•  In the 21st century , in Filey, gardening is another Lifestyle choice . We do not live from hand to mouth here , we do not have to grow our food to survive, we have plenty of water to sustain the growth of plants , and even those with tiny gardens may grow vegetables and fruit in containers . We do not grow our staple grains in our gardens or allotments , but may grow staple pulses, the second class protein which vegetarians depend on . Brian on the plot next to me grew enough peas to last him a year, and Vince near me grew a years supply of potatoes which he carefully stores. This year I have grown chickpeas just to see if I could . Yes I can ,and no I wont again , they are cheap enough to buy. So just knowing that we can grow our own food on an allotment is a health benefit as we know we will not starve .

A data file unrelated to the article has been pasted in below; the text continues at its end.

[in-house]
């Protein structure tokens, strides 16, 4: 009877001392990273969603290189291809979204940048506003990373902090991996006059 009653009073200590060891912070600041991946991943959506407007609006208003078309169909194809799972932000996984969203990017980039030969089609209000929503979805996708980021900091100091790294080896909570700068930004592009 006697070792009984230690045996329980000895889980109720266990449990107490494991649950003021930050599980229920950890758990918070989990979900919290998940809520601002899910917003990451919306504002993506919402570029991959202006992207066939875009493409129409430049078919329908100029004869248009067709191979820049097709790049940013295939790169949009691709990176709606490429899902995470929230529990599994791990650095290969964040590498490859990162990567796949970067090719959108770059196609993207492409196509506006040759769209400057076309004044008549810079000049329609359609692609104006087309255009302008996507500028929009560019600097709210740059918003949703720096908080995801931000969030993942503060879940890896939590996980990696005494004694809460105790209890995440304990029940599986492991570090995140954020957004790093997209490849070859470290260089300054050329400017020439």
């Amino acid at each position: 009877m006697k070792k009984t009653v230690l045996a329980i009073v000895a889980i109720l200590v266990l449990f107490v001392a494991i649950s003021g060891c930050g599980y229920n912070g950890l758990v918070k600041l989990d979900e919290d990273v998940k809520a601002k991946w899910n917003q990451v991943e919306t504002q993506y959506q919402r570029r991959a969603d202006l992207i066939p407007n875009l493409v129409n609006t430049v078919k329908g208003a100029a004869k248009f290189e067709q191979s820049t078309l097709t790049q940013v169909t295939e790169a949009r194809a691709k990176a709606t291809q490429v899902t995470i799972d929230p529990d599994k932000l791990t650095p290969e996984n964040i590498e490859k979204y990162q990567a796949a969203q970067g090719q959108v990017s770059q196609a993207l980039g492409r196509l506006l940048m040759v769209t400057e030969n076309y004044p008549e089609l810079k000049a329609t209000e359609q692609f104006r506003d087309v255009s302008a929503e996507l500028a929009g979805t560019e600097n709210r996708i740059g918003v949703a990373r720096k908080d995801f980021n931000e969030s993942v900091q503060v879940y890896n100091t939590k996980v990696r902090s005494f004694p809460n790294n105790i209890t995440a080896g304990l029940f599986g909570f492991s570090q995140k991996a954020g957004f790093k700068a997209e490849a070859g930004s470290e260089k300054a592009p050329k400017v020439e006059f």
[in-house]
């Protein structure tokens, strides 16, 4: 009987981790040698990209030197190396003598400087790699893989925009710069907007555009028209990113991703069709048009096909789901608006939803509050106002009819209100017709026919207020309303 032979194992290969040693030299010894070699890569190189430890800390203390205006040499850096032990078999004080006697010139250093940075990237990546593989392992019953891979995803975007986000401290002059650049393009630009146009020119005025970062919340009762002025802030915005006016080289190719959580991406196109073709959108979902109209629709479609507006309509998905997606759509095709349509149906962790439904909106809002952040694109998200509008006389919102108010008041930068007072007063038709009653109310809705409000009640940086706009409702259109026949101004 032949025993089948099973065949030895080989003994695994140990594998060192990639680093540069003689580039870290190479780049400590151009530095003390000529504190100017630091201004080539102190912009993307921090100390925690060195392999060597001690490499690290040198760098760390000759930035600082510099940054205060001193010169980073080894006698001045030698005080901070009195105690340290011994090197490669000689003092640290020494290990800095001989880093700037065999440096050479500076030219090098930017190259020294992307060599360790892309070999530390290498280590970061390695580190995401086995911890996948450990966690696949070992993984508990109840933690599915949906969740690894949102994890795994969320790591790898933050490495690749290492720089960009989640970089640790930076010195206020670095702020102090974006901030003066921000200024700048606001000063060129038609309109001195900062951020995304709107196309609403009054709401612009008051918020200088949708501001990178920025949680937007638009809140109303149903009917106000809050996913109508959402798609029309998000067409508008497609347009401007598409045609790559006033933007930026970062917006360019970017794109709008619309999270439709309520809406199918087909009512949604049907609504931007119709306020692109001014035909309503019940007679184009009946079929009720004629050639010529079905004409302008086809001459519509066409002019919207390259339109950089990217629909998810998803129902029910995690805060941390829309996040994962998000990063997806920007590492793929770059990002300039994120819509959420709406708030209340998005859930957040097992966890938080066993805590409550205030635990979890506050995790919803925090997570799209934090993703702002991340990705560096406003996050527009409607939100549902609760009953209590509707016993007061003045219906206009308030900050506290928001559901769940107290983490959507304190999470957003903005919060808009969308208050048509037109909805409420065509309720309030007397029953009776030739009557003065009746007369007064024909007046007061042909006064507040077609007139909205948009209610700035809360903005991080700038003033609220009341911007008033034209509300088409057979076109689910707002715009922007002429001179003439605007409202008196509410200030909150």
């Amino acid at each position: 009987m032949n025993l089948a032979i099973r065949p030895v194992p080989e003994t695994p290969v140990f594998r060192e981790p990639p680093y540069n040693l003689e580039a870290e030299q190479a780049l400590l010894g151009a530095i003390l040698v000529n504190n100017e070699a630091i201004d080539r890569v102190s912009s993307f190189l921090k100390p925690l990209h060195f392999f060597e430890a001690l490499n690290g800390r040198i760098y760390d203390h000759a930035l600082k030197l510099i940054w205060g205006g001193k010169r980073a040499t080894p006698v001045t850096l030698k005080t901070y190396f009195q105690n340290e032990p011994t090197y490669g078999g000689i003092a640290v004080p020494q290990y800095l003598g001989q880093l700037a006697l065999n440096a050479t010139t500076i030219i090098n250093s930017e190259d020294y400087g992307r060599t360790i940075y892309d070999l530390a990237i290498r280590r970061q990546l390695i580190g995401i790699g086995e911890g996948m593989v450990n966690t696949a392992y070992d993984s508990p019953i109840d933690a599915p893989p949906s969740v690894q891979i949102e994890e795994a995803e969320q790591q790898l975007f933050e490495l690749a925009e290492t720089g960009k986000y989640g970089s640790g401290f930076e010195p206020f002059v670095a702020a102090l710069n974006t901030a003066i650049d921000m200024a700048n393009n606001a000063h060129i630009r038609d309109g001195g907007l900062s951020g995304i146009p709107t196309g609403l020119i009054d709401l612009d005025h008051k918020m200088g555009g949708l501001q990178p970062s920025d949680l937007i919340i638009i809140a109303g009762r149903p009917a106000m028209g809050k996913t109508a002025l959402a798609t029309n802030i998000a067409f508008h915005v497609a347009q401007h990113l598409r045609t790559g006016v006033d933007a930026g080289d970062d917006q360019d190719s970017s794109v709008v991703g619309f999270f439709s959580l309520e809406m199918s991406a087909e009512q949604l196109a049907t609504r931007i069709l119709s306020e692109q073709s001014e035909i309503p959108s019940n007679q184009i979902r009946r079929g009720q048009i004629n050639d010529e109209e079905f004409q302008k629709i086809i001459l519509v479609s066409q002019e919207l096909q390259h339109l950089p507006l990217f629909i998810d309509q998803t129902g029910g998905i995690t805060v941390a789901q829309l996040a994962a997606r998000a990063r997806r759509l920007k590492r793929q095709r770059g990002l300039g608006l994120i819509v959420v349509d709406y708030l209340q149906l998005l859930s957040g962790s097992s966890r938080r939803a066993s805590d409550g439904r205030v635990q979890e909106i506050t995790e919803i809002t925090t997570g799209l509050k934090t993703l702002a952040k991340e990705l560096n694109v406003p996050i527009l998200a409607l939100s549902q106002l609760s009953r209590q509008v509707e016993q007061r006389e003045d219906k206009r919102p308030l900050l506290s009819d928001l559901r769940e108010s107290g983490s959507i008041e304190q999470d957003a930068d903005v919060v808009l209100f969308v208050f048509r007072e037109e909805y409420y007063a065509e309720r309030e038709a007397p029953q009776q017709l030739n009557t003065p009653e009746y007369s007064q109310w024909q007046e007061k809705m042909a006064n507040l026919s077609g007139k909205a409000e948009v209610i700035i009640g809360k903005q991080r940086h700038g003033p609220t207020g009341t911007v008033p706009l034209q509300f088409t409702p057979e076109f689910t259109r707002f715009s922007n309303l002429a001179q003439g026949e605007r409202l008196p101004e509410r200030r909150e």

• Gardening for me helps me to learn about wildlife . I have a couple of small ponds, just old washing up bowls of rain water , and every year I get tadpoles from my friend Ann and watch them grow into frogs. My plot now has thriving small frogs which as they grow and grow will start eating the slugs I hope . This year too I have had to buy a book to identify spiders, as I'd never realised how many different species lived in a small plot . The same with Caterpillars . I now am the proud habitat for the Mullein Moth , I keep  nettles and am rewarded this week with hundreds of Red Admiral caterpillars about to start their banquet . I admit here that I'm also adept at the mass slaughter of Large white Caterpillars which I squash. I do grow Nasturtiums to entrap them , and lure them away from my brassicas , but this week even I can't keep up with the voracity of the Pieris brassicae.    Here I digress to tell the tale of a Flower Arrangement I once did at St Oswalds . I was very pleased with it , as I only used leaves , cabbage leaves, broccoli leaves and other garden leaves in all shades of green . When I returned to water to arrangement mid week I was horrified that most of the leaves had been completely destroyed by caterpillars and there were droppings all over the beautiful wooden chest where the huge arrangement sat in less than glory .